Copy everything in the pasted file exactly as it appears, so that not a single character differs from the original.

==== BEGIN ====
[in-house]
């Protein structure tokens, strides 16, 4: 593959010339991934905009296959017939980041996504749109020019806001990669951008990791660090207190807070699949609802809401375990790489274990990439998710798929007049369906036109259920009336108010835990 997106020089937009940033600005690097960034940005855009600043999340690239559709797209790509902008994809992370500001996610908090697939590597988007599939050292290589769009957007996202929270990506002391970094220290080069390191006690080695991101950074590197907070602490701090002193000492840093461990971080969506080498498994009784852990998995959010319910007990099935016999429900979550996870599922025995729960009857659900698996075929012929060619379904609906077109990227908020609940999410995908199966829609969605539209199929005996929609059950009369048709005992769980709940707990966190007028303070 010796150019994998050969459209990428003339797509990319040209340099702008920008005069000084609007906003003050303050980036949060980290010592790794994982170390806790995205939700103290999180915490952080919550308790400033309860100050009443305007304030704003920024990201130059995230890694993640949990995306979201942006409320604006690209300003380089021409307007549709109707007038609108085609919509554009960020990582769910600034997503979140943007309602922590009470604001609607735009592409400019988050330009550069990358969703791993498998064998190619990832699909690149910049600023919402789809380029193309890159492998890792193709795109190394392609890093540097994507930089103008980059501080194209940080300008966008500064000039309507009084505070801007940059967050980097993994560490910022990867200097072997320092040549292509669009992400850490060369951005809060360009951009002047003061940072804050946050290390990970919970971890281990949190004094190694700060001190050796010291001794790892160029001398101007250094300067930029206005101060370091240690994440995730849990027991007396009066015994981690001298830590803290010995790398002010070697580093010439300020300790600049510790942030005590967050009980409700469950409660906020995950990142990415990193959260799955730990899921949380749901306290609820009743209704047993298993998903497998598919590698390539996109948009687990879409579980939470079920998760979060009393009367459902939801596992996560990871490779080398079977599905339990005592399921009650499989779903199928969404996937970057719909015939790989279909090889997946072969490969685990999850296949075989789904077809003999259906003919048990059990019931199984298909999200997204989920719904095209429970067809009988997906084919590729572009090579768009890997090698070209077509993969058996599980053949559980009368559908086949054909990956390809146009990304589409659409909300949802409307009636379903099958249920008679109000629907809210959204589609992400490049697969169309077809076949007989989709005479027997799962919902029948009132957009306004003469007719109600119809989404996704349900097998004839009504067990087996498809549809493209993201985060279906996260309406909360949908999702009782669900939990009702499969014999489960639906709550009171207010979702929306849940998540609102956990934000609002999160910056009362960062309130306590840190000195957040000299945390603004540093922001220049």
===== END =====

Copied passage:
[in-house]
């Protein structure tokens, strides 16, 4: 593959010339991934905009296959017939980041996504749109020019806001990669951008990791660090207190807070699949609802809401375990790489274990990439998710798929007049369906036109259920009336108010835990 997106020089937009940033600005690097960034940005855009600043999340690239559709797209790509902008994809992370500001996610908090697939590597988007599939050292290589769009957007996202929270990506002391970094220290080069390191006690080695991101950074590197907070602490701090002193000492840093461990971080969506080498498994009784852990998995959010319910007990099935016999429900979550996870599922025995729960009857659900698996075929012929060619379904609906077109990227908020609940999410995908199966829609969605539209199929005996929609059950009369048709005992769980709940707990966190007028303070 010796150019994998050969459209990428003339797509990319040209340099702008920008005069000084609007906003003050303050980036949060980290010592790794994982170390806790995205939700103290999180915490952080919550308790400033309860100050009443305007304030704003920024990201130059995230890694993640949990995306979201942006409320604006690209300003380089021409307007549709109707007038609108085609919509554009960020990582769910600034997503979140943007309602922590009470604001609607735009592409400019988050330009550069990358969703791993498998064998190619990832699909690149910049600023919402789809380029193309890159492998890792193709795109190394392609890093540097994507930089103008980059501080194209940080300008966008500064000039309507009084505070801007940059967050980097993994560490910022990867200097072997320092040549292509669009992400850490060369951005809060360009951009002047003061940072804050946050290390990970919970971890281990949190004094190694700060001190050796010291001794790892160029001398101007250094300067930029206005101060370091240690994440995730849990027991007396009066015994981690001298830590803290010995790398002010070697580093010439300020300790600049510790942030005590967050009980409700469950409660906020995950990142990415990193959260799955730990899921949380749901306290609820009743209704047993298993998903497998598919590698390539996109948009687990879409579980939470079920998760979060009393009367459902939801596992996560990871490779080398079977599905339990005592399921009650499989779903199928969404996937970057719909015939790989279909090889997946072969490969685990999850296949075989789904077809003999259906003919048990059990019931199984298909999200997204989920719904095209429970067809009988997906084919590729572009090579768009890997090698070209077509993969058996599980053949559980009368559908086949054909990956390809146009990304589409659409909300949802409307009636379903099958249920008679109000629907809210959204589609992400490049697969169309077809076949007989989709005479027997799962919902029948009132957009306004003469007719109600119809989404996704349900097998004839009504067990087996498809549809493209993201985060279906996260309406909360949908999702009782669900939990009702499969014999489960639906709550009171207010979702929306849940998540609102956990934000609002999160910056009362960062309130306590840190000195957040000299945390603004540093922001220049």